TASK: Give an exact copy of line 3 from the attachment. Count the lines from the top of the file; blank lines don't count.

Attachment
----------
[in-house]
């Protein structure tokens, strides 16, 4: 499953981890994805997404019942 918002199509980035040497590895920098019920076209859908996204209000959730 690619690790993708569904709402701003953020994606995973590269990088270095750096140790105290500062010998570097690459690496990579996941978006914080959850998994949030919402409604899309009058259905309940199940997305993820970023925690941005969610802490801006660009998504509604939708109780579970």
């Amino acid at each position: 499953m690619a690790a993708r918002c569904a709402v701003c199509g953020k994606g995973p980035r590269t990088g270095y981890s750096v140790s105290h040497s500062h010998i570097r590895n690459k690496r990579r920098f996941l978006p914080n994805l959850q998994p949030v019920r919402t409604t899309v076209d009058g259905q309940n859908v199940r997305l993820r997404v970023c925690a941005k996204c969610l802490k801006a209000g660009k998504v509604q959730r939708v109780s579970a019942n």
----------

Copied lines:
């Amino acid at each position: 499953m690619a690790a993708r918002c569904a709402v701003c199509g953020k994606g995973p980035r590269t990088g270095y981890s750096v140790s105290h040497s500062h010998i570097r590895n690459k690496r990579r920098f996941l978006p914080n994805l959850q998994p949030v019920r919402t409604t899309v076209d009058g259905q309940n859908v199940r997305l993820r997404v970023c925690a941005k996204c969610l802490k801006a209000g660009k998504v509604q959730r939708v109780s579970a019942n």